January 14th, 2013 18:46 EST
How to Master The Craft of Acting
My beautiful and remarkable acting coach, the actress Lenore Harris, who was trained by Paul Mann, always told me that: " The craft of acting is believing in the life and death circumstances of the play. The circumstances are the situation, the story. It is not your own life, but you have to imagine them as if they were your own life. Your own life meaning your character `s life. Reading the script over and over and then over and over again stimulates and activates your imagination and analysis in ways that go beyond the ordinary or everyday acceptance of the word as it is written on the page of the script.
At the same time the training you have had- if it is deep- has been stimulating and stirring in you all of the life that you have lived before and are living now. Life that you have been observing, reading about through books, newspapers, films, museums, travel, television, in relationships and human inter-actions. The in-depth part of developing the skills of discipline, concentration and imagination is an extraordinary road to the development of your humanity and therefore your talent.
This is where technique comes in. Technique cannot give you talent or a soul or profound feelings but if it is inside you then it can deepen who you are and develop who you will become, and allow you the unselfconscious freedom to become someone from a life different from your own (your character). Pleasure, danger, discomfort, heartbreak, happiness, anger, violence, compassion, sexuality, and humor, through stories imagined from a healthy mind and physically expressed through a beautiful voice and versatile speech and released in a poised and strong body. The creation that comes from a combination of all of these elements is where greatness and uniqueness of talent lies ."
Lenore also makes the point that there has been a deterioration in the quality of acting instruction. The investment of time, effort and application that was characteristic of the tradition embodied by Stanislavsky and the Group Theater has given way to a misplaced emphasis on political correctness and giving in to the stressors created by financial considerations.
Another important concept to be maintained by the actor is to stay within character. The character maybe ridiculous or evil but the character does not regard herself as ridiculous or evil. The character takes herself seriously and thinks that her actions or views are justified. The actor must project this self-justification and let the audience react in the appropriate way- with laughter, fear, etc...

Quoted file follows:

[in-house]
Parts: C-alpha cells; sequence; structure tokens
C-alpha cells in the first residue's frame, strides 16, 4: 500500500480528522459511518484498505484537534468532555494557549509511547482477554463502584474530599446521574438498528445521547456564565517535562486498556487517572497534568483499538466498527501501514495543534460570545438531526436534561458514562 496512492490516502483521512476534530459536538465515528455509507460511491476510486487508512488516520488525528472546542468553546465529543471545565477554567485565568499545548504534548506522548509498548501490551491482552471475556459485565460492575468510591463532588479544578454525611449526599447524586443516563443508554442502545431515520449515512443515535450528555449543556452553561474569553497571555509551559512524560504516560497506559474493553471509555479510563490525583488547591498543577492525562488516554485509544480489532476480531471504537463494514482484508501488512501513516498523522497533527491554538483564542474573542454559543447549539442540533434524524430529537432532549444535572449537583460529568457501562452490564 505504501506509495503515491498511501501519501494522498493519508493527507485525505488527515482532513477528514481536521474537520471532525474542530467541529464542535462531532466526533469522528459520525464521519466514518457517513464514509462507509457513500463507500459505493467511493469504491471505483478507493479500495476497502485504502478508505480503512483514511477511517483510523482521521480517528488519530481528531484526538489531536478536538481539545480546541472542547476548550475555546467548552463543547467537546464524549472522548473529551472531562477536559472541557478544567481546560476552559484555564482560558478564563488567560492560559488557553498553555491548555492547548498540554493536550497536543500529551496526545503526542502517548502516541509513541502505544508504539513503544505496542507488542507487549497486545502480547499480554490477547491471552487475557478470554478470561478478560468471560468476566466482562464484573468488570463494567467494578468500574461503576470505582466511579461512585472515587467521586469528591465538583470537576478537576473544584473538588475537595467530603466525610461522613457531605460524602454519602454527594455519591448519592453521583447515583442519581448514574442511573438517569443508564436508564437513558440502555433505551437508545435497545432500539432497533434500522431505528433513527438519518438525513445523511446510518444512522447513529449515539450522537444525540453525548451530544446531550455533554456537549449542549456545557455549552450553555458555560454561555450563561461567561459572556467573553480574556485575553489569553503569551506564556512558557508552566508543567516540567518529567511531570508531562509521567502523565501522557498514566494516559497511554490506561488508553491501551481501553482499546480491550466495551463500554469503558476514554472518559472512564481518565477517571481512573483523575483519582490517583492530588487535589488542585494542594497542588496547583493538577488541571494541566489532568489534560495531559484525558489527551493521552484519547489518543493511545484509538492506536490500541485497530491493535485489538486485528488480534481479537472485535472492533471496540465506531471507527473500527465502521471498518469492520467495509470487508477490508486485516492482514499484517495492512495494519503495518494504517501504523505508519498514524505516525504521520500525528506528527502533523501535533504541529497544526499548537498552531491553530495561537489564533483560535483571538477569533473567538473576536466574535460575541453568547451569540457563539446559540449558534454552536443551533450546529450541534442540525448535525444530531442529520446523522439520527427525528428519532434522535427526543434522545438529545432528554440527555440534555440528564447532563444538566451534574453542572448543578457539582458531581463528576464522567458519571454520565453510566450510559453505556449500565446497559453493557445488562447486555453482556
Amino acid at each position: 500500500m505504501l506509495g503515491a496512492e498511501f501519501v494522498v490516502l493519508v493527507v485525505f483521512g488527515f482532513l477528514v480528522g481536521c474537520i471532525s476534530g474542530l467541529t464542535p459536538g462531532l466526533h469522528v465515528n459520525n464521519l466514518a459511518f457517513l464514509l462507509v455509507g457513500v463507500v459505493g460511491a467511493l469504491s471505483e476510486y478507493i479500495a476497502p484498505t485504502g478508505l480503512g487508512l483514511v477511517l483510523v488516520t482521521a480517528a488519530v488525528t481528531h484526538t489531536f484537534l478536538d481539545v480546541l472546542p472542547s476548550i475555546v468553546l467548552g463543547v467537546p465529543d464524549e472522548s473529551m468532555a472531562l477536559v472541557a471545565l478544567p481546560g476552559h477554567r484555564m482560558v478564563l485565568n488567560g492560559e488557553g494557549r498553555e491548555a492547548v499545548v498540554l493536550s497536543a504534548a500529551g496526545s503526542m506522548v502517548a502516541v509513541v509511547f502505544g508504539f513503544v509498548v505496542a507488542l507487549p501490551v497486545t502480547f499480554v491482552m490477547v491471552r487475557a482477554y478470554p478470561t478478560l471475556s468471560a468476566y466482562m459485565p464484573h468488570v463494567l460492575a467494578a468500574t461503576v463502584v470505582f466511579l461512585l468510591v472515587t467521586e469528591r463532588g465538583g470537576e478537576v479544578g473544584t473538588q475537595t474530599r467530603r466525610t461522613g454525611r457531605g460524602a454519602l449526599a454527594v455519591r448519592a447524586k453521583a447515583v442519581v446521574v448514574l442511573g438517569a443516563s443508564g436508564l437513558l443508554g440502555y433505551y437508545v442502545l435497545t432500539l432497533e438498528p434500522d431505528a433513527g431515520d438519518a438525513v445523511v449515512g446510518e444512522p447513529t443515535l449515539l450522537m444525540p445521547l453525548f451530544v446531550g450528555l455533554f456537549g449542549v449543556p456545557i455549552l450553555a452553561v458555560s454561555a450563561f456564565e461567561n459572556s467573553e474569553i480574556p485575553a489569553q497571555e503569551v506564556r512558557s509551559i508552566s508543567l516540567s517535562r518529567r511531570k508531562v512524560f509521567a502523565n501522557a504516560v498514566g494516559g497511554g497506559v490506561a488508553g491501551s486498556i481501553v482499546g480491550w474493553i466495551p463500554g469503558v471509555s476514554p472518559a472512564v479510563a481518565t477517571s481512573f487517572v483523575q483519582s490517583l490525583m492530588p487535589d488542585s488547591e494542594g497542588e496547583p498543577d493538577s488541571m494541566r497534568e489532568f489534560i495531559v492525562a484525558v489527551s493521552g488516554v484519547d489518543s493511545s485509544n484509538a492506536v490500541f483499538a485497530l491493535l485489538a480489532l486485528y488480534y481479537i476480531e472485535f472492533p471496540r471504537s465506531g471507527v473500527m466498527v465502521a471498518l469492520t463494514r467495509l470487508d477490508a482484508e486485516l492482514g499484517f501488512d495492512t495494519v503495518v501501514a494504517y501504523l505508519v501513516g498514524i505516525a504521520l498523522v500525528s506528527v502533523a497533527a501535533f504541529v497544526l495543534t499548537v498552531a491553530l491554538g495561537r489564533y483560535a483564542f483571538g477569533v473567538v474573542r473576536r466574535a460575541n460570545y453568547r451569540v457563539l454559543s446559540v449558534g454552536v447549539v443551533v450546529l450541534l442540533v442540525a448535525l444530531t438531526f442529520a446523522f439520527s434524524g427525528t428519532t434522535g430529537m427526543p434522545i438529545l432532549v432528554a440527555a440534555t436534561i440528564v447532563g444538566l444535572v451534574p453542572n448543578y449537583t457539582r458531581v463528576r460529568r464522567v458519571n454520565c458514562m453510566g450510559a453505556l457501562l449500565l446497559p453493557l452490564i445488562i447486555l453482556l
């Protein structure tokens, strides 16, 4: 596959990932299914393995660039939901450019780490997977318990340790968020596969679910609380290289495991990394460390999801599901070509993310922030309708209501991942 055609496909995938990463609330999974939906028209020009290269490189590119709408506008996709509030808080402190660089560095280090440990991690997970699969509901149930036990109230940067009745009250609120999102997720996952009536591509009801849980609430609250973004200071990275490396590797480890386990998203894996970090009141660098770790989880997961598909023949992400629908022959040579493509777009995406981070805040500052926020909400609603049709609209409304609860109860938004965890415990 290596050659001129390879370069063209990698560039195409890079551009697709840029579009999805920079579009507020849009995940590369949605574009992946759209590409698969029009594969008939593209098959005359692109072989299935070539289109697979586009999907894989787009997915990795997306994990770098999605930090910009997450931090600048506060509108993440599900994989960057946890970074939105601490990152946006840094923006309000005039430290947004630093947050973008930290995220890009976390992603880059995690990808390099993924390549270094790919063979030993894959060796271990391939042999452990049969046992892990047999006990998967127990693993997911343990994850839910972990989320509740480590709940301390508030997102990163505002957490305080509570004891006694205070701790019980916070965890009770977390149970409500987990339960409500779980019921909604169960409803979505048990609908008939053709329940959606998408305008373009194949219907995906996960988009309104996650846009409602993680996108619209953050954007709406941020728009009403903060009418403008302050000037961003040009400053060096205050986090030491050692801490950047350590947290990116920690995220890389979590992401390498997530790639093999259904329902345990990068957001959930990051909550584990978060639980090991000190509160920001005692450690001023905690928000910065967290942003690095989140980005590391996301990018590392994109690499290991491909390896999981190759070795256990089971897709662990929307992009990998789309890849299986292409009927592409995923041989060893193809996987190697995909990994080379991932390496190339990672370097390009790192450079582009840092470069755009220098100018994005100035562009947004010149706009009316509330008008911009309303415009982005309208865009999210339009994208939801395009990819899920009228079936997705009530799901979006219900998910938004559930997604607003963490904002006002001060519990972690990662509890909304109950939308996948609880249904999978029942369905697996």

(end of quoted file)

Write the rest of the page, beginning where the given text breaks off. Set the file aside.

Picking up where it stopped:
Another factor that is important is to adapt the style of acting that you use to the nature of the particular work in which you are appearing. It makes no sense to be subtle and understated in a broad farce; on the other hand, one doesn`t want to overdo it in a sophisticated light comedy of manners. The style of acting that is used should be appropriate to the nature of the work as a whole. (e.g., Cary Grant`s much criticized performance in the film version of " Arsenic and Old Lace", a daring, flamboyant approach that fits with the broadness of the material).
I think it is important for a beginning actor to study with a person who is well trained in the classics. This creates a strong foundation. It is fine after that to experiment with more off beat and avant garde material. Once you get that foundation, it never leaves you.
In addition, since I have been fortunate enough to have been able to study at The Isadora Duncan International Institute for over a decade and a half with Dr. Jeanne Bresciani, I have also learned that the value of the dance theories of Isadora Duncan to the working actor has to do with a renewed emphasis on the elements of life.
For Duncan, fundamental natural elements are symbolic of mental processes - earth is equated with sensing; the air with thinking; fire with intuition; and water with feeling. Much of this is rooted in the theater of the ancient Greeks.
By Actress Tiffany Rothman
Judyth Piazza interviews Actress Tiffany Rothman on The American Perspective